62. Distributedarch
  63. An ontology stack for social semanticcollaborative spaces
  64. Semantic Enterprise 2.0Enterprise 2.0 goes semantic
  65. Enterprise 2.0• Web 2.0 includes applications such as blogs, wikis, RSS feeds and social networking, while Enterprise 2.0 is the packaging of those technologies in both corporate IT and workplace environments: – Corporate blogging, wikis, microblogging – Social networking within organisations, etc.• “Enterprise 2.0 is the use of emergent social software platforms within companies, or between companies and their partners or customers” - McAfee, MIT Sloan, 2006
  66. Enterprise 2.0 and the Web• Many enterprises have an online presence on various Web 2.0 services to reach their customers: – Twitter – Slideshare – Facebook – Flickr – LinkedIn – etc.
  67. The SLATES acronym• Search: Easy and relevant access to information• Links: Enable better browsing capabilities between content• Authoring: Easy interfaces to produce content, in a collaborative way• Tagging: User-generated classification, enables serendipity and knowledge discovery• Extension: Recommendation of relevant content• Signals: Identify relevant content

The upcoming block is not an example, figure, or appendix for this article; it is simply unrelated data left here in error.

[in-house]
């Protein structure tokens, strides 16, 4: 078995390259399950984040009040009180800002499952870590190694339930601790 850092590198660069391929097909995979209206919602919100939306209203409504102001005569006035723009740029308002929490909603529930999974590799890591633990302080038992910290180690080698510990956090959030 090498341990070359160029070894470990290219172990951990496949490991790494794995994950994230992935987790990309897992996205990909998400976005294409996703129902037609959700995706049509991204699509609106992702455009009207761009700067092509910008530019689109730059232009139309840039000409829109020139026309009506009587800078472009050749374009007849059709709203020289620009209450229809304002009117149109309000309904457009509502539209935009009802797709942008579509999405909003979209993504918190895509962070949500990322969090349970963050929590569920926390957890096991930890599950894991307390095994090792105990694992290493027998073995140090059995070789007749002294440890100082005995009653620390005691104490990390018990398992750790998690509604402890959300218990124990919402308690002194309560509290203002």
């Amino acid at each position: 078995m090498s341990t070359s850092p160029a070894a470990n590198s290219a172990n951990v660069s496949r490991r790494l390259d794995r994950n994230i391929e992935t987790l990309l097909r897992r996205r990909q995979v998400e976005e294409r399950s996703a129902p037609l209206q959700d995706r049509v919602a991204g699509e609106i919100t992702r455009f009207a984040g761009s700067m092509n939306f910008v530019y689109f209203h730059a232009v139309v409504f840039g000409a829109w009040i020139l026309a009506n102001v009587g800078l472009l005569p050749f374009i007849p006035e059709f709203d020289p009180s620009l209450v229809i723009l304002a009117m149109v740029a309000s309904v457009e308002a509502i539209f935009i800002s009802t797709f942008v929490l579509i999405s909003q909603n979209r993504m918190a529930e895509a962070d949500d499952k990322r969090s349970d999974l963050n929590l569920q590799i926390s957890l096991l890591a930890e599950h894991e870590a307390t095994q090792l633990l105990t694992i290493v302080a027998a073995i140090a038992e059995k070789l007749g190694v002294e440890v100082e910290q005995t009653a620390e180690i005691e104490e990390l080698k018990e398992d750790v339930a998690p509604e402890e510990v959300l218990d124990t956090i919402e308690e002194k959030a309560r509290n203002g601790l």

68. Social aspects of Enterprise 2.0• Enterprise 2.0 introduces new paradigms in organisations with regards to knowledge sharing and communication patterns: – Enterprise 2.0 is a philosophy• Enterprise 2.0’s success depends on a company’s background: – A study by AIIM showed that 41% of companies do not have a clear understanding of what Enterprise 2.0 is, while this percentage goes down to 15% in KM-oriented companies.
  69. Keys to Enterprise 2.0 adoption• Combining top-down and bottom-up approaches helps to realise Enterprise 2.0: – Top-down: Hierarchy (bosses!) sets up new tools and requires that various sections use them – Bottom-up: Users become evangelists and word-of- mouth improves the number of new users
  70. Business metrics for Enterprise 2.0• 13% of the Fortune 500 companies have a public blog maintained by their employees• Forrester Research predicts a global market for Enterprise 2.0 solutions of 4.6 billion dollars by 2013, and according to Gartner, more social computing platforms will be adopted by companies in next 10 years• Lots of companies and products in this space: – Awareness, Mentor Scout, SelectMinds, introNetworks, Jive Software, Visible Path, Web Crossing, SocialText, etc.